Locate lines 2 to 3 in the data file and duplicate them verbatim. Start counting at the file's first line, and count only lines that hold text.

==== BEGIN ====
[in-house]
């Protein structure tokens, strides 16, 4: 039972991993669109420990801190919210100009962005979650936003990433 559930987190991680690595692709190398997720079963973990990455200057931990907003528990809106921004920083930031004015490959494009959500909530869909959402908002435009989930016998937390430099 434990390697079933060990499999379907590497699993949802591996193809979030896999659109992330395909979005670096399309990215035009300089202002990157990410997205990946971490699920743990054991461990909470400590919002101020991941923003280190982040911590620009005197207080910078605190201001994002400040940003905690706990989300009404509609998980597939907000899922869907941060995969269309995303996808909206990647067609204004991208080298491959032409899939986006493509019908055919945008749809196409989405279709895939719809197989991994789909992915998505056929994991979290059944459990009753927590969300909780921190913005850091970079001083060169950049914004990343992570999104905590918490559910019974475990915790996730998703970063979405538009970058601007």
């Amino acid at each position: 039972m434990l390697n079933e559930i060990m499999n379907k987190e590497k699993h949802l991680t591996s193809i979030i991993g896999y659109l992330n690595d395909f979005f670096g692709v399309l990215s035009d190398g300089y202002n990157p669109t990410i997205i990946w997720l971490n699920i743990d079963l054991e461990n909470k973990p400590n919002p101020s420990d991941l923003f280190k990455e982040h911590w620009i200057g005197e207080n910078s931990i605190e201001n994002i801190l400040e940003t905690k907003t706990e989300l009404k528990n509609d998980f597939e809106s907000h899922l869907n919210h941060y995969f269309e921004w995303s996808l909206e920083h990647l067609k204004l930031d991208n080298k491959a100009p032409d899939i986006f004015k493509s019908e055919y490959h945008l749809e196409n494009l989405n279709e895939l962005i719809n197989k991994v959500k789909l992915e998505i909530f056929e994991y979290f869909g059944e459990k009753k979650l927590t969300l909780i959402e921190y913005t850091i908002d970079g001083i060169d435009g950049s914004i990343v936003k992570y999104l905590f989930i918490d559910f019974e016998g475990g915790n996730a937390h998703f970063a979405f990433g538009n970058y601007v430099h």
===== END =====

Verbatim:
């Protein structure tokens, strides 16, 4: 039972991993669109420990801190919210100009962005979650936003990433 559930987190991680690595692709190398997720079963973990990455200057931990907003528990809106921004920083930031004015490959494009959500909530869909959402908002435009989930016998937390430099 434990390697079933060990499999379907590497699993949802591996193809979030896999659109992330395909979005670096399309990215035009300089202002990157990410997205990946971490699920743990054991461990909470400590919002101020991941923003280190982040911590620009005197207080910078605190201001994002400040940003905690706990989300009404509609998980597939907000899922869907941060995969269309995303996808909206990647067609204004991208080298491959032409899939986006493509019908055919945008749809196409989405279709895939719809197989991994789909992915998505056929994991979290059944459990009753927590969300909780921190913005850091970079001083060169950049914004990343992570999104905590918490559910019974475990915790996730998703970063979405538009970058601007």
């Amino acid at each position: 039972m434990l390697n079933e559930i060990m499999n379907k987190e590497k699993h949802l991680t591996s193809i979030i991993g896999y659109l992330n690595d395909f979005f670096g692709v399309l990215s035009d190398g300089y202002n990157p669109t990410i997205i990946w997720l971490n699920i743990d079963l054991e461990n909470k973990p400590n919002p101020s420990d991941l923003f280190k990455e982040h911590w620009i200057g005197e207080n910078s931990i605190e201001n994002i801190l400040e940003t905690k907003t706990e989300l009404k528990n509609d998980f597939e809106s907000h899922l869907n919210h941060y995969f269309e921004w995303s996808l909206e920083h990647l067609k204004l930031d991208n080298k491959a100009p032409d899939i986006f004015k493509s019908e055919y490959h945008l749809e196409n494009l989405n279709e895939l962005i719809n197989k991994v959500k789909l992915e998505i909530f056929e994991y979290f869909g059944e459990k009753k979650l927590t969300l909780i959402e921190y913005t850091i908002d970079g001083i060169d435009g950049s914004i990343v936003k992570y999104l905590f989930i918490d559910f019974e016998g475990g915790n996730a937390h998703f970063a979405f990433g538009n970058y601007v430099h």